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Generative AI: Control Without Prohibition  

Generative AI: Control Without Prohibition  
The idea of putting the development of AI on hold is naïve and illusory. But, there is an urgent need to define limits. (Credit: iStock)

Over the past year, Artificial Intelligence with impressive capabilities has been available to the public. The idea of putting the development of AI on hold is naïve and illusory. But, there is an urgent need to define limits by putting a system of conformity assessment and standards in place. This control initiative is the responsibility of politicians. They can approach this task with confidence, thanks to the expertise the French Laboratory for Metrology and Testing (LNE) can provide.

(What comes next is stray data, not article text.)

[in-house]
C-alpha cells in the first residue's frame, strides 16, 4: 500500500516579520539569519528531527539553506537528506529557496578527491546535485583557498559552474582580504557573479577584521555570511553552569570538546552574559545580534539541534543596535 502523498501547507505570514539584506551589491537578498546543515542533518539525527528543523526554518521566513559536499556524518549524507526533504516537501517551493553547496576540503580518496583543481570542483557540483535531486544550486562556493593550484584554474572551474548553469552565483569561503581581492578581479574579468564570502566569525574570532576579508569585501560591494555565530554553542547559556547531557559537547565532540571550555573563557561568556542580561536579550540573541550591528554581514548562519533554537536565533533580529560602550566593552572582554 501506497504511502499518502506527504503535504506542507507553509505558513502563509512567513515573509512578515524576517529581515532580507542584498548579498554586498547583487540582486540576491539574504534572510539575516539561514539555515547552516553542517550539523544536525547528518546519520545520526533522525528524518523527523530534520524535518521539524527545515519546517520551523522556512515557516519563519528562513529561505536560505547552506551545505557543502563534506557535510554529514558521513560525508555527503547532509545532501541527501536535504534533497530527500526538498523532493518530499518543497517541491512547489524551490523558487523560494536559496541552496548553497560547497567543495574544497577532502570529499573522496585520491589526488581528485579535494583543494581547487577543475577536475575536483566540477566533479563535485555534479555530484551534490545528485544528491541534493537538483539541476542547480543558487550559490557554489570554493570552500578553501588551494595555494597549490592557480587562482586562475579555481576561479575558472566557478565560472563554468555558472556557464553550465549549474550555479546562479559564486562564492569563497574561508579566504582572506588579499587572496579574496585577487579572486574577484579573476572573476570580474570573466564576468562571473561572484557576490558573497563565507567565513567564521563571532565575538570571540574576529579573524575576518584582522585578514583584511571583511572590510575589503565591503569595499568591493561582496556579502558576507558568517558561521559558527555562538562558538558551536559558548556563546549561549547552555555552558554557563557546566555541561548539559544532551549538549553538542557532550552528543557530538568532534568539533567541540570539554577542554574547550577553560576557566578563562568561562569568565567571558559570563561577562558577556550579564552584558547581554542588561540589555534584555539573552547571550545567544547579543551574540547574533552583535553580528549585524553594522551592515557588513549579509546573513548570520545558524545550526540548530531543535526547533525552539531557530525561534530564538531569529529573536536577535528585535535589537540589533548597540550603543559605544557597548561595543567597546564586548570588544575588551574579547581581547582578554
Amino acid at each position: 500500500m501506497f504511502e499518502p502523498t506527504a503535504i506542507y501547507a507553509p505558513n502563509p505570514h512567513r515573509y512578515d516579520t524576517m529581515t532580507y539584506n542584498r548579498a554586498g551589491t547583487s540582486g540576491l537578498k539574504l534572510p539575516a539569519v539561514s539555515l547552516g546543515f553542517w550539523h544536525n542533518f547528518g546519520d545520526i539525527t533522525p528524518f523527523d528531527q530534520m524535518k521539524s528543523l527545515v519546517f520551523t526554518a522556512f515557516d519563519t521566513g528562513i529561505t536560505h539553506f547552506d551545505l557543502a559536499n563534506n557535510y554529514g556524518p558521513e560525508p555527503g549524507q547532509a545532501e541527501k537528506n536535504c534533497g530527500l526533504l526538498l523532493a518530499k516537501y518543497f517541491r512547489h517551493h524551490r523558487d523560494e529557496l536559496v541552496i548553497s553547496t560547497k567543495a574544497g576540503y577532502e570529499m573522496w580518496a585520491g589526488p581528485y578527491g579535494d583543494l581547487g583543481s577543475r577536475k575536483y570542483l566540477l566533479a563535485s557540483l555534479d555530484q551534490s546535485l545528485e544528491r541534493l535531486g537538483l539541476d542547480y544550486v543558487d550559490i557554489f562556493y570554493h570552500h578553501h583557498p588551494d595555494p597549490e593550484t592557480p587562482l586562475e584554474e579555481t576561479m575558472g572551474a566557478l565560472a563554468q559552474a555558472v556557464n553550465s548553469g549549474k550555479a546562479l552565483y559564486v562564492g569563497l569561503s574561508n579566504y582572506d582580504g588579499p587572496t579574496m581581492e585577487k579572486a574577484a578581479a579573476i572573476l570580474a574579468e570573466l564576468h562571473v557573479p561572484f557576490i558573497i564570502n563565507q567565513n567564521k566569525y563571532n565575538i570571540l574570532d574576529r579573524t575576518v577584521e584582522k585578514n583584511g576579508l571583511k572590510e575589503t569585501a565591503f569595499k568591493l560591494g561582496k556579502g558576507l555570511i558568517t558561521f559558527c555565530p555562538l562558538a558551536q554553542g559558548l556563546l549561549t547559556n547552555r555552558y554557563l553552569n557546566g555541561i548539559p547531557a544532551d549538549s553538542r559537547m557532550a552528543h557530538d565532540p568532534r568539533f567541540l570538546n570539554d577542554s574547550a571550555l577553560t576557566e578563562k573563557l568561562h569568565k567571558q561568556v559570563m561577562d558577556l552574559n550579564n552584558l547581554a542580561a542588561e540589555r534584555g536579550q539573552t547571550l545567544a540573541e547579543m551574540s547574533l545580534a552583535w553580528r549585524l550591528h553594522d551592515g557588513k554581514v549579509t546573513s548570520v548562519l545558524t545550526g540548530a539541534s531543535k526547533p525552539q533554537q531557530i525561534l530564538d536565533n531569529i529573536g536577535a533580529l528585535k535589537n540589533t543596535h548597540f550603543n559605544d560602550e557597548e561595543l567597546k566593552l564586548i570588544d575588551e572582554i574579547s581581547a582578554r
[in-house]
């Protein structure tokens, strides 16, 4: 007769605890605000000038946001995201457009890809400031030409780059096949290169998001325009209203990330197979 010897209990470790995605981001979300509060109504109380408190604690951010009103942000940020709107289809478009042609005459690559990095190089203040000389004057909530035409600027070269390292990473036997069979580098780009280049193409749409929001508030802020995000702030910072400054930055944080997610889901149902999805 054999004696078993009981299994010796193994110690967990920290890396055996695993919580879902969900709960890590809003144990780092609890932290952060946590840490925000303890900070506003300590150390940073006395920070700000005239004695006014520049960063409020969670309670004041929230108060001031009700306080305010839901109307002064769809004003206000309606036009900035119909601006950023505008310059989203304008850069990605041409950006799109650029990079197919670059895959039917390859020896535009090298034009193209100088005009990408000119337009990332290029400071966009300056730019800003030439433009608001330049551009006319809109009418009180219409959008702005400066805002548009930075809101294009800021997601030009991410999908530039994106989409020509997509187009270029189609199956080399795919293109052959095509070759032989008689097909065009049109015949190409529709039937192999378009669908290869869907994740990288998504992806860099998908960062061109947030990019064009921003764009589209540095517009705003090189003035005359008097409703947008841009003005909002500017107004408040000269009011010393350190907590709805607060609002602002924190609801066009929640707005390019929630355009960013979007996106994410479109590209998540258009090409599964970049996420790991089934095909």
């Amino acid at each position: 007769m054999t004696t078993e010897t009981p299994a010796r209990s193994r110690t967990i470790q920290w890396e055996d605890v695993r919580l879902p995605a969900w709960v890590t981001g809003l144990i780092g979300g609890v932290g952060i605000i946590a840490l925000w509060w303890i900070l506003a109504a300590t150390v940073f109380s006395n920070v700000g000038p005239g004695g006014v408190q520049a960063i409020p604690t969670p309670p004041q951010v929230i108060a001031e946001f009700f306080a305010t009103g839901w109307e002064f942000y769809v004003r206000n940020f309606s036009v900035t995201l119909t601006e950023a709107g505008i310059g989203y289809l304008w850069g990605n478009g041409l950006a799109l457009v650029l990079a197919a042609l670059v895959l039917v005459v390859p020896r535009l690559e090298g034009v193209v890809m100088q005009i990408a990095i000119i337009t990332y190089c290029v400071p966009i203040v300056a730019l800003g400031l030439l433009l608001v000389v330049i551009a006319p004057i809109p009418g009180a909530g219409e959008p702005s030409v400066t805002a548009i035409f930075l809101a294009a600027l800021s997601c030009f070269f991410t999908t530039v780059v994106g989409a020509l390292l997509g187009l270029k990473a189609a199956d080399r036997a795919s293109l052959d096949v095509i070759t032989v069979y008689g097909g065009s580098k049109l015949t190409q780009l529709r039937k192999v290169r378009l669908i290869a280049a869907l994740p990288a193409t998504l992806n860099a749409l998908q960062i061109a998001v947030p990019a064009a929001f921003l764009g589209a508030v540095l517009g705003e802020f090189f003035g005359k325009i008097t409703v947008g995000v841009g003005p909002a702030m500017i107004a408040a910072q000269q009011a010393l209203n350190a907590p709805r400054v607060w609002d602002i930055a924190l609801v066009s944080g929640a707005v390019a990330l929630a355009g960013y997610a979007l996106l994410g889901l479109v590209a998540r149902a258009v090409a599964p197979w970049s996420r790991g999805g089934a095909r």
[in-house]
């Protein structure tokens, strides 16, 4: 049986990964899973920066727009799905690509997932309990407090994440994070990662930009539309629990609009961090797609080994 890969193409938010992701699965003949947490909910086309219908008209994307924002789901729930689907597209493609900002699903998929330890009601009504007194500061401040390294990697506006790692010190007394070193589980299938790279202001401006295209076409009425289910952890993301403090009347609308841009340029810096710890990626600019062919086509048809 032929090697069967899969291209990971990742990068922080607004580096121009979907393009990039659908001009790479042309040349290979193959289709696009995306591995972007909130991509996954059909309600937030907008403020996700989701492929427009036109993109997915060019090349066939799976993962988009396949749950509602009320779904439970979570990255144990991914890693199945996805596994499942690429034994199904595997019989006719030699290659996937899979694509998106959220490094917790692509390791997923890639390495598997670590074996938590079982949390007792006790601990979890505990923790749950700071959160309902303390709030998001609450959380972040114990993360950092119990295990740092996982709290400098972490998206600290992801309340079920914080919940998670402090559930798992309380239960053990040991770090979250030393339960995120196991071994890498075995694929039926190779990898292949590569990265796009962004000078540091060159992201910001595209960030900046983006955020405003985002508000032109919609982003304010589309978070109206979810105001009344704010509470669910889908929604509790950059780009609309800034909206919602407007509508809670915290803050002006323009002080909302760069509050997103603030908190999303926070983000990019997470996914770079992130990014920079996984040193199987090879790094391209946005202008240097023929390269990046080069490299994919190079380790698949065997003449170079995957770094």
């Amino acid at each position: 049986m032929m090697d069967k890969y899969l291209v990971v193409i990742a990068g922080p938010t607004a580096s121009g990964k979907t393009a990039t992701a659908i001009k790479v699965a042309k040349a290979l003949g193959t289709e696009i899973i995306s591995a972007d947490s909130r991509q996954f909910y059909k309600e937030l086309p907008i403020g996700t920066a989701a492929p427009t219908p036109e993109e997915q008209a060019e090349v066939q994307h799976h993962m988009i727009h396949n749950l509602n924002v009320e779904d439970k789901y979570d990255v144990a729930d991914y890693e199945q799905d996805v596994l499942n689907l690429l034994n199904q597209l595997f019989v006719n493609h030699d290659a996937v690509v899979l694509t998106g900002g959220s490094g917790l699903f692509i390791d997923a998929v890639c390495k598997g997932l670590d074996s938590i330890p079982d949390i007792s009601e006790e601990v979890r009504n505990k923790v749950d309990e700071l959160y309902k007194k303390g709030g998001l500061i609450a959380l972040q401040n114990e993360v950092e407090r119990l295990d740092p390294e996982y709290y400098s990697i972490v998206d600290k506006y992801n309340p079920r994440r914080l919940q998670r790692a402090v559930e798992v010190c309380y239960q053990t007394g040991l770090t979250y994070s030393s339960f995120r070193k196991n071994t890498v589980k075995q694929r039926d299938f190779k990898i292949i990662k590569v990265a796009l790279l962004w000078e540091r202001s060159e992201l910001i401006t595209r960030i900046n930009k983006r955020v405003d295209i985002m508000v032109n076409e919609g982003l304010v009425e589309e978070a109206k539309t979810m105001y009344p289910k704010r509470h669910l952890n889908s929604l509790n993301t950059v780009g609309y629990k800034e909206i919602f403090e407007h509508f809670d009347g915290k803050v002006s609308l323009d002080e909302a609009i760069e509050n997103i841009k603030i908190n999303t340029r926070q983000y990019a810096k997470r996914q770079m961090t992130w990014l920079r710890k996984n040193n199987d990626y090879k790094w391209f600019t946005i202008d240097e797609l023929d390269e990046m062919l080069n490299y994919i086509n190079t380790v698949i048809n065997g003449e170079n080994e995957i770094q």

Article written by Olivier Galibert and Swen Ribeiro, Research Engineers Artificial Intelligence Assessment and Cybersecurity Department at the LNE

In the field of artificial intelligence (AI), last year saw the launch of ChatGPT-4. This chatbot is impressive in its ability to converse with a user by convincingly reproducing the structure of a conversation.  

The Beginning of ChatGPT

Like DALL-E 2, Midjourney, and Stable Diffusion, which specialize in image production, ChatGPT is a so-called generative AI. It is based on learning algorithms. These are capable of carrying out a task after having been trained based on a very large quantity of data.

For example, an image-generating AI can draw a cat after having analyzed a large number of images of cats. Similarly, ChatGPT was confronted with a very large number of texts available on the Internet. As a result, it can guess the end of a sentence or text from its beginning. It can therefore mimic a conversation.

There is little documentation on the algorithm behind ChatGPT. However, we do know that the training data and the algorithm’s predictions have been thoroughly cleaned. The training process has been tightly controlled. Certain use cases have been refined by human supervision.  The result is AI responses that align with human expectations, including moral values and clear articulation.